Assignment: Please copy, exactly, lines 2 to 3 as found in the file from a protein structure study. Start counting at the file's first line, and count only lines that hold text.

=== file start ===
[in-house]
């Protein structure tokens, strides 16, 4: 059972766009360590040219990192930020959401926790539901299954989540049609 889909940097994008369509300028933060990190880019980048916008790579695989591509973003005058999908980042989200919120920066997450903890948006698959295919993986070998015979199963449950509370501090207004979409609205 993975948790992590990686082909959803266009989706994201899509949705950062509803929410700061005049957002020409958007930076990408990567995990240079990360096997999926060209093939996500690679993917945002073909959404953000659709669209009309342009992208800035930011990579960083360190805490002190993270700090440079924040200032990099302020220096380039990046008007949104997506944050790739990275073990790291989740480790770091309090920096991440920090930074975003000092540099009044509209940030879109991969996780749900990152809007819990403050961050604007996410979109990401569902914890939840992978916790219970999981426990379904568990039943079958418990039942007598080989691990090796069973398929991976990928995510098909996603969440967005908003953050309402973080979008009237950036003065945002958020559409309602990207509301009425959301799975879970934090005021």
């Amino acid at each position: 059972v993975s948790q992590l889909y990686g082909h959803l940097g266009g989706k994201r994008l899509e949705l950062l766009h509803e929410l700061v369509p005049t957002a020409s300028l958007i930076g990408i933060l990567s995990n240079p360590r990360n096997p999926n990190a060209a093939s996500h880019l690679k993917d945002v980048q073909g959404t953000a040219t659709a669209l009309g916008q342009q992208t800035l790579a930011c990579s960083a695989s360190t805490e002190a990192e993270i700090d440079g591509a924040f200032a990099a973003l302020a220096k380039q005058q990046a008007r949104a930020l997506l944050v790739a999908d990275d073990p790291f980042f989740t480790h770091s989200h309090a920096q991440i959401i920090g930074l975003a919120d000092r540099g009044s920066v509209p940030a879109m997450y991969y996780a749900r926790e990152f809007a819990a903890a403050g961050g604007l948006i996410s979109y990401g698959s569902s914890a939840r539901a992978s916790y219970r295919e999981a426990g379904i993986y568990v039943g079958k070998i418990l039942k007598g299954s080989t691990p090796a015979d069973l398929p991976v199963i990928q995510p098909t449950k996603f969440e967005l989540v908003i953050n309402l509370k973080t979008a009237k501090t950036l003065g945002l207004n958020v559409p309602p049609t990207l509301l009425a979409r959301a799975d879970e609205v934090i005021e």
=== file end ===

């Protein structure tokens, strides 16, 4: 059972766009360590040219990192930020959401926790539901299954989540049609 889909940097994008369509300028933060990190880019980048916008790579695989591509973003005058999908980042989200919120920066997450903890948006698959295919993986070998015979199963449950509370501090207004979409609205 993975948790992590990686082909959803266009989706994201899509949705950062509803929410700061005049957002020409958007930076990408990567995990240079990360096997999926060209093939996500690679993917945002073909959404953000659709669209009309342009992208800035930011990579960083360190805490002190993270700090440079924040200032990099302020220096380039990046008007949104997506944050790739990275073990790291989740480790770091309090920096991440920090930074975003000092540099009044509209940030879109991969996780749900990152809007819990403050961050604007996410979109990401569902914890939840992978916790219970999981426990379904568990039943079958418990039942007598080989691990090796069973398929991976990928995510098909996603969440967005908003953050309402973080979008009237950036003065945002958020559409309602990207509301009425959301799975879970934090005021």
């Amino acid at each position: 059972v993975s948790q992590l889909y990686g082909h959803l940097g266009g989706k994201r994008l899509e949705l950062l766009h509803e929410l700061v369509p005049t957002a020409s300028l958007i930076g990408i933060l990567s995990n240079p360590r990360n096997p999926n990190a060209a093939s996500h880019l690679k993917d945002v980048q073909g959404t953000a040219t659709a669209l009309g916008q342009q992208t800035l790579a930011c990579s960083a695989s360190t805490e002190a990192e993270i700090d440079g591509a924040f200032a990099a973003l302020a220096k380039q005058q990046a008007r949104a930020l997506l944050v790739a999908d990275d073990p790291f980042f989740t480790h770091s989200h309090a920096q991440i959401i920090g930074l975003a919120d000092r540099g009044s920066v509209p940030a879109m997450y991969y996780a749900r926790e990152f809007a819990a903890a403050g961050g604007l948006i996410s979109y990401g698959s569902s914890a939840r539901a992978s916790y219970r295919e999981a426990g379904i993986y568990v039943g079958k070998i418990l039942k007598g299954s080989t691990p090796a015979d069973l398929p991976v199963i990928q995510p098909t449950k996603f969440e967005l989540v908003i953050n309402l509370k973080t979008a009237k501090t950036l003065g945002l207004n958020v559409p309602p049609t990207l509301l009425a979409r959301a799975d879970e609205v934090i005021e």